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(originally published in the July-Aug-Sept 2007 issue of Oasis Air in-flight)

By John Geary

Plentiful wildlife, spectacular mountains, lush forests, scenic oceans ... Canada’s westernmost province certainly has all that, and much more. And you don’t have to go too far from Vancouver, B.C.’s largest city, to enjoy nature and the outdoors.

Here are four different eco-adventures you can enjoy, all less than a day’s drive away (although you may want to allow three days to fully appreciate the pedal-paddle trip in Kelowna, a 3-1/2 hour drive from Vancouver).

A WHALE OF A TALE: Orca watching in the Strait of Georgia.

It happened so suddenly, that we were almost caught off guard. Not more than 10 metres from our boat, a huge orca breached the surface of the Pacific Ocean. It swam nonchalantly past us, as if we were just another small archipelago amidst the Gulf Islands, off B.C.’s southern coast.

Just as quickly as it surfaced, the huge cetacean dove back under the ocean.

Although they are called “killer whales,” orcas are actually a member of the dolphin family, Delphinidae. They are certainly predators, eating many kinds of marine mammals, including seals, sea lions, and even larger whales.

Like all dolphins, they are also very social creatures, travelling in groups called pods. Several other members of this pod continued swam past our boat, floating atop the calm surface.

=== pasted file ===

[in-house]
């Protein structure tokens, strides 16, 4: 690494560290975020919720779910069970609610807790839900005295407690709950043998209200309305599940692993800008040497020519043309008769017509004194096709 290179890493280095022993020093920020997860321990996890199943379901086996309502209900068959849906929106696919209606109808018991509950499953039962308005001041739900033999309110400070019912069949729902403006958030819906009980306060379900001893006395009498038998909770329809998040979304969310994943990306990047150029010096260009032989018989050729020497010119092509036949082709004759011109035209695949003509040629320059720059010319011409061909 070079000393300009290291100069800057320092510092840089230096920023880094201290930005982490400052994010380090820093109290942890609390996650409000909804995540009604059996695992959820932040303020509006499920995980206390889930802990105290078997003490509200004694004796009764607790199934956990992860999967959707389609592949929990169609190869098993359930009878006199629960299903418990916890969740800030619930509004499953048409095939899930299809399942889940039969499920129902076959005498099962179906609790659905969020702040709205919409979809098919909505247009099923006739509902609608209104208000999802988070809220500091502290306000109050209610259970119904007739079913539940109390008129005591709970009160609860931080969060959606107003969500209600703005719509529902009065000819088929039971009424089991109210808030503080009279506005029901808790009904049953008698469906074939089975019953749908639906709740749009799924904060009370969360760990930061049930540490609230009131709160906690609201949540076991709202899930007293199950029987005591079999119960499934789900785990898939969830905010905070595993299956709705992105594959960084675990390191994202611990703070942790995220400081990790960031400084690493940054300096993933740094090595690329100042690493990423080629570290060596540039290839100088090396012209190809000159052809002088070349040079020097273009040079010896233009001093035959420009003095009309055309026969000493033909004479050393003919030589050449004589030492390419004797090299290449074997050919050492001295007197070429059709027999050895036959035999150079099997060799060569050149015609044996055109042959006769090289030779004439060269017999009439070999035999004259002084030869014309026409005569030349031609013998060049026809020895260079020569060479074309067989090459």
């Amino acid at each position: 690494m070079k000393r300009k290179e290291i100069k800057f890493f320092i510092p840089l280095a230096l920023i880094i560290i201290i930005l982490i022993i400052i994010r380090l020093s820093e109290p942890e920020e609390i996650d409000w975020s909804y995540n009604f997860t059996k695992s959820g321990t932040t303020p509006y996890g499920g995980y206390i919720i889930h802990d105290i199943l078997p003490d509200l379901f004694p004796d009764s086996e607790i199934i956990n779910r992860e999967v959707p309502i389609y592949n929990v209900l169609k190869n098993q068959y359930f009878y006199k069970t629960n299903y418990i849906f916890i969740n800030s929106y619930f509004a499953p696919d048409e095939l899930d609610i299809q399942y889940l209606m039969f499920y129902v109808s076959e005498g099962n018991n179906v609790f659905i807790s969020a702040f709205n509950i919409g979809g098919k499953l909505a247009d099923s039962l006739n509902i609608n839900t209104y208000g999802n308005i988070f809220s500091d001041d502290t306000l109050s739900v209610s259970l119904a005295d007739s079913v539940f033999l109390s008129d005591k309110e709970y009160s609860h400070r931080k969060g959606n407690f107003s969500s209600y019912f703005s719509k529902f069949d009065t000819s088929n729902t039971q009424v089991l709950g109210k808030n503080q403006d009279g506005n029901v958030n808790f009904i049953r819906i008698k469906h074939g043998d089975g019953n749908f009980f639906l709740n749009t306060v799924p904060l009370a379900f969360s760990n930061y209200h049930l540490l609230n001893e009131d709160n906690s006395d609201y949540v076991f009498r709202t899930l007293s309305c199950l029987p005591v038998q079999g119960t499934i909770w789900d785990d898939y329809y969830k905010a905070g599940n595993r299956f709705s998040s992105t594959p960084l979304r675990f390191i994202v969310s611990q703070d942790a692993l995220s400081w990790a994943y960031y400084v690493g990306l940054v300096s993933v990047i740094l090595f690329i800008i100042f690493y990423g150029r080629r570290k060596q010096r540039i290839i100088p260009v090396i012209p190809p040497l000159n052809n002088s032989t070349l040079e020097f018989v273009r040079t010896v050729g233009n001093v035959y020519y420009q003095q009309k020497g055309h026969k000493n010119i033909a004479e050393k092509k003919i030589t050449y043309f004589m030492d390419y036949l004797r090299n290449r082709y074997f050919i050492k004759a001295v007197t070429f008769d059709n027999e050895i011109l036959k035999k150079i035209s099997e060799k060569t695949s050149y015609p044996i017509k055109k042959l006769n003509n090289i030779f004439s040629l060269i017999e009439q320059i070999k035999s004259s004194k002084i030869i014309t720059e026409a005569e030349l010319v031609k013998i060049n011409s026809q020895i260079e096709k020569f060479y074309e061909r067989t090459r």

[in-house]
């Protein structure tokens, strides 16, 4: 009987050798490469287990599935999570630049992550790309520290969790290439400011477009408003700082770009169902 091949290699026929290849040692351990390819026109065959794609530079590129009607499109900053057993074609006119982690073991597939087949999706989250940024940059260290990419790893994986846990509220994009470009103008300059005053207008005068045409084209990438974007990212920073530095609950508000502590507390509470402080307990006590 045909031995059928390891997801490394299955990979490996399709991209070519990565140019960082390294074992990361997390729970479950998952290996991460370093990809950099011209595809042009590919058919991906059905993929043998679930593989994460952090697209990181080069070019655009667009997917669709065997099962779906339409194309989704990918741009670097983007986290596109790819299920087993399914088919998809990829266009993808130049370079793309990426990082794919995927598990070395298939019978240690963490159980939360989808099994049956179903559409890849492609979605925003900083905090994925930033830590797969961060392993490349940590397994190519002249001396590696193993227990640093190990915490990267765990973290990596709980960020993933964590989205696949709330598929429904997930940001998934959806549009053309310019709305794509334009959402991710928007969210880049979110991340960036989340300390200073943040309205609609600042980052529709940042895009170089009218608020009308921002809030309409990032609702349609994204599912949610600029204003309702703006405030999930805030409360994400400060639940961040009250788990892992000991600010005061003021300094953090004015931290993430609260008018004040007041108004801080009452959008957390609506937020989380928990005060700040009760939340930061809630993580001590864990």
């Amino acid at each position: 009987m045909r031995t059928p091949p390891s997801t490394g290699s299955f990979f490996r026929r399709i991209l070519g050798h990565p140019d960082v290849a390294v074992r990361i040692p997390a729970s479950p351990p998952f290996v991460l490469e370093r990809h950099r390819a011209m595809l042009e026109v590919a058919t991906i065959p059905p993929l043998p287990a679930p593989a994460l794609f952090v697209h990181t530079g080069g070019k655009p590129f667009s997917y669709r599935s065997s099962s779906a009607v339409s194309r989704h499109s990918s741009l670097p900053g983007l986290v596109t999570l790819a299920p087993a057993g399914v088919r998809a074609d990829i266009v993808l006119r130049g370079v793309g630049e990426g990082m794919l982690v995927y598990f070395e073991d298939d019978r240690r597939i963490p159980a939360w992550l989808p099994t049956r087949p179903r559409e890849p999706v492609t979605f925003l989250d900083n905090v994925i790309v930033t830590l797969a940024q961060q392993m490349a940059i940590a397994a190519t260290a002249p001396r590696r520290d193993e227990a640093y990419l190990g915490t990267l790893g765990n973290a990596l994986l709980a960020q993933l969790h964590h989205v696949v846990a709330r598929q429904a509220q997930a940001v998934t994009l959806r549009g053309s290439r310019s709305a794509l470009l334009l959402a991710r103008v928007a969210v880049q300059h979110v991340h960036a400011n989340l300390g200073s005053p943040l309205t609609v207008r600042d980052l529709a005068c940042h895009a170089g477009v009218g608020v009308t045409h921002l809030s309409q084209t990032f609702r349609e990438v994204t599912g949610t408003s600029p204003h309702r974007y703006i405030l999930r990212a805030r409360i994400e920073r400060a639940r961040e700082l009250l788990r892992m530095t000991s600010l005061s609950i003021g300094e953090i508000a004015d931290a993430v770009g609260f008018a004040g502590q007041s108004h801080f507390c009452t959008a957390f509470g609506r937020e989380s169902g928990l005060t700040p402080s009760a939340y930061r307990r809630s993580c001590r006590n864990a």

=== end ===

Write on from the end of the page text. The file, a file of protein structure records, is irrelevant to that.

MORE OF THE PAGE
It was our day’s second encounter; we’d seen them about an hour earlier, further south. We had not been as close the first time, though, and Vancouver Whale Watch, ( ) the company we chose for our expedition, lets the whales approach the boats, rather than the other way around. As a member of the Whale Watch Operator’s Association Northwest, it follows strict guidelines to ensure orcas are not stressed or harmed as a result of whale-watching.

All too soon, the orca encounter ended, and we began motoring back in our open zodiac. We made several stops on the way back to view seabirds, but as we entered the inlet of the Fraser River’s south arm leading to Steveston Harbour, we were still buzzing about our encounter with the orcas.

WINGING IT: In a birdwatcher’s paradise

A rush of wings brought our heads around quickly - and just in time, as a bald eagle sped by just a few feet overhead to our right.

We’d only been on the trail at the George Reifel Migratory Bird Sanctuary ( ) for five minutes, and we’d already been rewarded.

The eagle was one of many birds we saw during our afternoon visit to the conservation area, located on Westham Island, just outside Ladner, B.C., an hour’s drive south of Vancouver.

It is part of the Fraser River estuary, an ecological site of international importance to millions of birds, fish and other wildlife. It lies along the Pacific flyway, making it an excellent place to see migratory birds in the spring and fall. There are also plenty of birds there in the summer.

Although it’s always a treat to spot an eagle, the sanctuary plays a more important role as a winter home for migrating lesser snow geese. It is also home to sandhill cranes and several waterfowl.

A system of wooded and dyke-top trails throughout the sanctuary, combined with some bird watching blinds and an observation tower, guarantee sightings of several different bird species.

The trails are easy-walking, and there are places to sit and enjoy a picnic lunch, so in addition to being a hotspot for bird-watching, it also makes a very good family day trip for anyone visiting the area – you don’t have to be an avid birder to enjoy your time there.

NATURAL HIGH: Trekking among tree crowns in Whistler

Taking a deep breath to try to calm my acrophobic tendencies, I stepped onto the platform that would take me to a spot 20 stories up in a tree crown.